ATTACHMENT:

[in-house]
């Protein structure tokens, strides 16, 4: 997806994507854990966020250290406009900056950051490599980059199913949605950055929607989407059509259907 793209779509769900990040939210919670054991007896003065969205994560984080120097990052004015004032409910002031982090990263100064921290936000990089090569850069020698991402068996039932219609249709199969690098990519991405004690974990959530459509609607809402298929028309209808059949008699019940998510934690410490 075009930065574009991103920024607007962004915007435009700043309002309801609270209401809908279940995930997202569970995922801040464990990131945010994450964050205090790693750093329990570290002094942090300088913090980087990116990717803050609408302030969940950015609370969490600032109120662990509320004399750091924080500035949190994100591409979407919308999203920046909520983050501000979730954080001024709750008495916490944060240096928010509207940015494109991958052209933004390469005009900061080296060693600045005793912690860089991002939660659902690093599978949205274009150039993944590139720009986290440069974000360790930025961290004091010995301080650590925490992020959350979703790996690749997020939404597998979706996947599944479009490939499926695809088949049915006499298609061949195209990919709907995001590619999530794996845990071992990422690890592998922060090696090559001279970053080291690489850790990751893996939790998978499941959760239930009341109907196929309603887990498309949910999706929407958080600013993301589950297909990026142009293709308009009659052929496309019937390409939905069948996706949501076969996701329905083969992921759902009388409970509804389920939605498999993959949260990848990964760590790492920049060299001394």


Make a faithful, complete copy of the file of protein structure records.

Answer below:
[in-house]
């Protein structure tokens, strides 16, 4: 997806994507854990966020250290406009900056950051490599980059199913949605950055929607989407059509259907 793209779509769900990040939210919670054991007896003065969205994560984080120097990052004015004032409910002031982090990263100064921290936000990089090569850069020698991402068996039932219609249709199969690098990519991405004690974990959530459509609607809402298929028309209808059949008699019940998510934690410490 075009930065574009991103920024607007962004915007435009700043309002309801609270209401809908279940995930997202569970995922801040464990990131945010994450964050205090790693750093329990570290002094942090300088913090980087990116990717803050609408302030969940950015609370969490600032109120662990509320004399750091924080500035949190994100591409979407919308999203920046909520983050501000979730954080001024709750008495916490944060240096928010509207940015494109991958052209933004390469005009900061080296060693600045005793912690860089991002939660659902690093599978949205274009150039993944590139720009986290440069974000360790930025961290004091010995301080650590925490992020959350979703790996690749997020939404597998979706996947599944479009490939499926695809088949049915006499298609061949195209990919709907995001590619999530794996845990071992990422690890592998922060090696090559001279970053080291690489850790990751893996939790998978499941959760239930009341109907196929309603887990498309949910999706929407958080600013993301589950297909990026142009293709308009009659052929496309019937390409939905069948996706949501076969996701329905083969992921759902009388409970509804389920939605498999993959949260990848990964760590790492920049060299001394």